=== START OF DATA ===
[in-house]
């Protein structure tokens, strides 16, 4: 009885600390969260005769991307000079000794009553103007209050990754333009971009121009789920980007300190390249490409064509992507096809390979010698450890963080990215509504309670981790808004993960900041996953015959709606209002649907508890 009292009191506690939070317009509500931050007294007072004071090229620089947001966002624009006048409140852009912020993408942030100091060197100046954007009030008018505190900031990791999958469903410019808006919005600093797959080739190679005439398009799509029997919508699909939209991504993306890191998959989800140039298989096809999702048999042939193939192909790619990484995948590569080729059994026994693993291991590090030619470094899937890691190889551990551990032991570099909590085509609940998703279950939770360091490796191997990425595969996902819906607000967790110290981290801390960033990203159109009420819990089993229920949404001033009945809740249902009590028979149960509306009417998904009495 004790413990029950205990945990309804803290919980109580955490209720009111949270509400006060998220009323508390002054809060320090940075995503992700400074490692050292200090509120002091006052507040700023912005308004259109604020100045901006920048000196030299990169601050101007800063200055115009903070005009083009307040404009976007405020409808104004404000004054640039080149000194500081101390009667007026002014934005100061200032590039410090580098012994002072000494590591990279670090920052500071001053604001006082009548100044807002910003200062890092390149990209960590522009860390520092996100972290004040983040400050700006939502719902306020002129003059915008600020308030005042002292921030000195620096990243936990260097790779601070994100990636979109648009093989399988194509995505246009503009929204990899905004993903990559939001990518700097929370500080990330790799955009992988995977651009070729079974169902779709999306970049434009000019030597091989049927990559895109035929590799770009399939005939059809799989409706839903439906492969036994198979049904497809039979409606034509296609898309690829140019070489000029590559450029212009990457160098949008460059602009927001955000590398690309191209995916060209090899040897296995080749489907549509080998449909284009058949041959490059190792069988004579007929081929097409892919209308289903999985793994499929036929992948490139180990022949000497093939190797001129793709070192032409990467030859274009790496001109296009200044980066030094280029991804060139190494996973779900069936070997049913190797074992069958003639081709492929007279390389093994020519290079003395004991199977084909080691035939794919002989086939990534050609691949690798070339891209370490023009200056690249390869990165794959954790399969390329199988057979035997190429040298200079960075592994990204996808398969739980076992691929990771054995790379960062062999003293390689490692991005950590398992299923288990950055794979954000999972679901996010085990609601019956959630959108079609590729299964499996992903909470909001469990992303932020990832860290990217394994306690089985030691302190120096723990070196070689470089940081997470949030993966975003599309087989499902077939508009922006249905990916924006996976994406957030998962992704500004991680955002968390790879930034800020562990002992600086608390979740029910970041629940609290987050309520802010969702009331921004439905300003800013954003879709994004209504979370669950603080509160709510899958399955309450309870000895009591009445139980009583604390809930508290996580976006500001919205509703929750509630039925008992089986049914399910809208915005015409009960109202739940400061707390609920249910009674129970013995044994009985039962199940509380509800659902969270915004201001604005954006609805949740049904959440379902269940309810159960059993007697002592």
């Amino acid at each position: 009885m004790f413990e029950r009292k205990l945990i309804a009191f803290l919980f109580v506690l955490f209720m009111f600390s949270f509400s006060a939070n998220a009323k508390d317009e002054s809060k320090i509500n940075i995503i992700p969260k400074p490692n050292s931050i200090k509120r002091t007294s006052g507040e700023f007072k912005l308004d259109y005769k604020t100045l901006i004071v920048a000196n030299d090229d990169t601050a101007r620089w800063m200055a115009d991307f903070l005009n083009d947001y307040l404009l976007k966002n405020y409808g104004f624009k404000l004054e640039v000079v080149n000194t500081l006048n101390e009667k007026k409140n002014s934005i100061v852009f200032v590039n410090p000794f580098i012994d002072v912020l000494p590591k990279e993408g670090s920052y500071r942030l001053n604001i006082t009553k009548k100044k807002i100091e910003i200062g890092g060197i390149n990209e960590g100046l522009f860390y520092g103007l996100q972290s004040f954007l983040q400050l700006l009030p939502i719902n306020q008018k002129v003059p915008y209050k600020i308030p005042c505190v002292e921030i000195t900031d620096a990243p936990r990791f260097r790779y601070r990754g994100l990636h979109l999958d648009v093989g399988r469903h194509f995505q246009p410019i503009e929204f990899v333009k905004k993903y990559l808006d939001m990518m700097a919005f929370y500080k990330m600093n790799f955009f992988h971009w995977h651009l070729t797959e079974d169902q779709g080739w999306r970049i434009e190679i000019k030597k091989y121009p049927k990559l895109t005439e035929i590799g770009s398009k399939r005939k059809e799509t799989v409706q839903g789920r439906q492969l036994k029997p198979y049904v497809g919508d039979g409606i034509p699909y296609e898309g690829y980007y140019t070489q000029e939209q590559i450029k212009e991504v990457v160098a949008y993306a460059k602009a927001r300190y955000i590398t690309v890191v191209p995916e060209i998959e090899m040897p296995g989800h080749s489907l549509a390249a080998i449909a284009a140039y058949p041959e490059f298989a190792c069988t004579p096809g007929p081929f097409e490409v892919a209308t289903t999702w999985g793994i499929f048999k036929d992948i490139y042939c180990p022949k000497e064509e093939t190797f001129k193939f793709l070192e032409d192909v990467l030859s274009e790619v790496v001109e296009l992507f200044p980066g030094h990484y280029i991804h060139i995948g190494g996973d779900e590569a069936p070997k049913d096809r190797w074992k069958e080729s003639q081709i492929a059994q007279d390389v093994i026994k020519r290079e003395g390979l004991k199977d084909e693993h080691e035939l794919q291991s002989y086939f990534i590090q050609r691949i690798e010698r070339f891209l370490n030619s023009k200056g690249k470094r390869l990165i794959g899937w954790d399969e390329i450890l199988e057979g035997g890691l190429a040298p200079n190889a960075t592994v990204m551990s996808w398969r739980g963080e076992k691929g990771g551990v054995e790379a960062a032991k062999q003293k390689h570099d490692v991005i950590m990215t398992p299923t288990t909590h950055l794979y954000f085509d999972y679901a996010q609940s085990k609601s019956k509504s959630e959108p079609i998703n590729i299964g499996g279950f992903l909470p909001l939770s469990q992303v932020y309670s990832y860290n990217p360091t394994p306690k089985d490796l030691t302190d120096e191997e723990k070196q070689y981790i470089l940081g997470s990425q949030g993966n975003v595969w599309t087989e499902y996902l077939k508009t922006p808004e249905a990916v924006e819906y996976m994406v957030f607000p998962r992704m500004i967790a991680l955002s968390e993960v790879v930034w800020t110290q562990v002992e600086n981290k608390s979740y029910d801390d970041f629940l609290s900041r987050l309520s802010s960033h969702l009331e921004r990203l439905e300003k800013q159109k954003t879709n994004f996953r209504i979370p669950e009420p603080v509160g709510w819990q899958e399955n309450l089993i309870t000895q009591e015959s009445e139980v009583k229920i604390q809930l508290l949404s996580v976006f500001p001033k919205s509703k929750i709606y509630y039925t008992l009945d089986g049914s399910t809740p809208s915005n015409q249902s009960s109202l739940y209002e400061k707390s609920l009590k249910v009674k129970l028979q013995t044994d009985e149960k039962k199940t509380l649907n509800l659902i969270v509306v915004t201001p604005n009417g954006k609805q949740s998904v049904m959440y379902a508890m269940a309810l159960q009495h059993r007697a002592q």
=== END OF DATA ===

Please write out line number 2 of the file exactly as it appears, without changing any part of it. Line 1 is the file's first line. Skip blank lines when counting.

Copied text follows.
């Protein structure tokens, strides 16, 4: 009885600390969260005769991307000079000794009553103007209050990754333009971009121009789920980007300190390249490409064509992507096809390979010698450890963080990215509504309670981790808004993960900041996953015959709606209002649907508890 009292009191506690939070317009509500931050007294007072004071090229620089947001966002624009006048409140852009912020993408942030100091060197100046954007009030008018505190900031990791999958469903410019808006919005600093797959080739190679005439398009799509029997919508699909939209991504993306890191998959989800140039298989096809999702048999042939193939192909790619990484995948590569080729059994026994693993291991590090030619470094899937890691190889551990551990032991570099909590085509609940998703279950939770360091490796191997990425595969996902819906607000967790110290981290801390960033990203159109009420819990089993229920949404001033009945809740249902009590028979149960509306009417998904009495 004790413990029950205990945990309804803290919980109580955490209720009111949270509400006060998220009323508390002054809060320090940075995503992700400074490692050292200090509120002091006052507040700023912005308004259109604020100045901006920048000196030299990169601050101007800063200055115009903070005009083009307040404009976007405020409808104004404000004054640039080149000194500081101390009667007026002014934005100061200032590039410090580098012994002072000494590591990279670090920052500071001053604001006082009548100044807002910003200062890092390149990209960590522009860390520092996100972290004040983040400050700006939502719902306020002129003059915008600020308030005042002292921030000195620096990243936990260097790779601070994100990636979109648009093989399988194509995505246009503009929204990899905004993903990559939001990518700097929370500080990330790799955009992988995977651009070729079974169902779709999306970049434009000019030597091989049927990559895109035929590799770009399939005939059809799989409706839903439906492969036994198979049904497809039979409606034509296609898309690829140019070489000029590559450029212009990457160098949008460059602009927001955000590398690309191209995916060209090899040897296995080749489907549509080998449909284009058949041959490059190792069988004579007929081929097409892919209308289903999985793994499929036929992948490139180990022949000497093939190797001129793709070192032409990467030859274009790496001109296009200044980066030094280029991804060139190494996973779900069936070997049913190797074992069958003639081709492929007279390389093994020519290079003395004991199977084909080691035939794919002989086939990534050609691949690798070339891209370490023009200056690249390869990165794959954790399969390329199988057979035997190429040298200079960075592994990204996808398969739980076992691929990771054995790379960062062999003293390689490692991005950590398992299923288990950055794979954000999972679901996010085990609601019956959630959108079609590729299964499996992903909470909001469990992303932020990832860290990217394994306690089985030691302190120096723990070196070689470089940081997470949030993966975003599309087989499902077939508009922006249905990916924006996976994406957030998962992704500004991680955002968390790879930034800020562990002992600086608390979740029910970041629940609290987050309520802010969702009331921004439905300003800013954003879709994004209504979370669950603080509160709510899958399955309450309870000895009591009445139980009583604390809930508290996580976006500001919205509703929750509630039925008992089986049914399910809208915005015409009960109202739940400061707390609920249910009674129970013995044994009985039962199940509380509800659902969270915004201001604005954006609805949740049904959440379902269940309810159960059993007697002592």